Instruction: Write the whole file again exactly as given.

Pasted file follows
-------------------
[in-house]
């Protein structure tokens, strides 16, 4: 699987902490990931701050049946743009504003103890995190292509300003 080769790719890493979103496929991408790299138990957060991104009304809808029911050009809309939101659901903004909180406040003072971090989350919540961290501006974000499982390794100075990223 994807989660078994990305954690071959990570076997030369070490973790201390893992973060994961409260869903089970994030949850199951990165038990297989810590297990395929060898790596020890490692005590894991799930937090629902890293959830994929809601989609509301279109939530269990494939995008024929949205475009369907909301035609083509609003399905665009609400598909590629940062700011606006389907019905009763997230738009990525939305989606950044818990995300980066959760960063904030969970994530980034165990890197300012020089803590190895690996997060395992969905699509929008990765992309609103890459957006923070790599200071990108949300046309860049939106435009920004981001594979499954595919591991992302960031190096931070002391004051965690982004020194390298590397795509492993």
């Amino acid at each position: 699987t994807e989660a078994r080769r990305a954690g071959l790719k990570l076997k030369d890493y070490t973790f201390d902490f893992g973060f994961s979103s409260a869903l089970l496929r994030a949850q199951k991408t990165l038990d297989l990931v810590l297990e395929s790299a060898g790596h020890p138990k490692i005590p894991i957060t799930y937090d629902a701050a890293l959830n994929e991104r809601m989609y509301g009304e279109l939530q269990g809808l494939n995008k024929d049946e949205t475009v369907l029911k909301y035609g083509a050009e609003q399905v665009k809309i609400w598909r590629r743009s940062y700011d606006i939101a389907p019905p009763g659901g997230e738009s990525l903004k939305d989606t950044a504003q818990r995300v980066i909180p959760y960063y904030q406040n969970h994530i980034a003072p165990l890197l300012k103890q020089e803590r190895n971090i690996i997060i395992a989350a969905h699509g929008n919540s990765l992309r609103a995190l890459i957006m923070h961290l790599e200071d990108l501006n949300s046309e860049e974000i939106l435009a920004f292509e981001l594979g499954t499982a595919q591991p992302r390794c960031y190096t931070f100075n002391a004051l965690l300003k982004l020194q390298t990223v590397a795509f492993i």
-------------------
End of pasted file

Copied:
[in-house]
């Protein structure tokens, strides 16, 4: 699987902490990931701050049946743009504003103890995190292509300003 080769790719890493979103496929991408790299138990957060991104009304809808029911050009809309939101659901903004909180406040003072971090989350919540961290501006974000499982390794100075990223 994807989660078994990305954690071959990570076997030369070490973790201390893992973060994961409260869903089970994030949850199951990165038990297989810590297990395929060898790596020890490692005590894991799930937090629902890293959830994929809601989609509301279109939530269990494939995008024929949205475009369907909301035609083509609003399905665009609400598909590629940062700011606006389907019905009763997230738009990525939305989606950044818990995300980066959760960063904030969970994530980034165990890197300012020089803590190895690996997060395992969905699509929008990765992309609103890459957006923070790599200071990108949300046309860049939106435009920004981001594979499954595919591991992302960031190096931070002391004051965690982004020194390298590397795509492993």
């Amino acid at each position: 699987t994807e989660a078994r080769r990305a954690g071959l790719k990570l076997k030369d890493y070490t973790f201390d902490f893992g973060f994961s979103s409260a869903l089970l496929r994030a949850q199951k991408t990165l038990d297989l990931v810590l297990e395929s790299a060898g790596h020890p138990k490692i005590p894991i957060t799930y937090d629902a701050a890293l959830n994929e991104r809601m989609y509301g009304e279109l939530q269990g809808l494939n995008k024929d049946e949205t475009v369907l029911k909301y035609g083509a050009e609003q399905v665009k809309i609400w598909r590629r743009s940062y700011d606006i939101a389907p019905p009763g659901g997230e738009s990525l903004k939305d989606t950044a504003q818990r995300v980066i909180p959760y960063y904030q406040n969970h994530i980034a003072p165990l890197l300012k103890q020089e803590r190895n971090i690996i997060i395992a989350a969905h699509g929008n919540s990765l992309r609103a995190l890459i957006m923070h961290l790599e200071d990108l501006n949300s046309e860049e974000i939106l435009a920004f292509e981001l594979g499954t499982a595919q591991p992302r390794c960031y190096t931070f100075n002391a004051l965690l300003k982004l020194q390298t990223v590397a795509f492993i």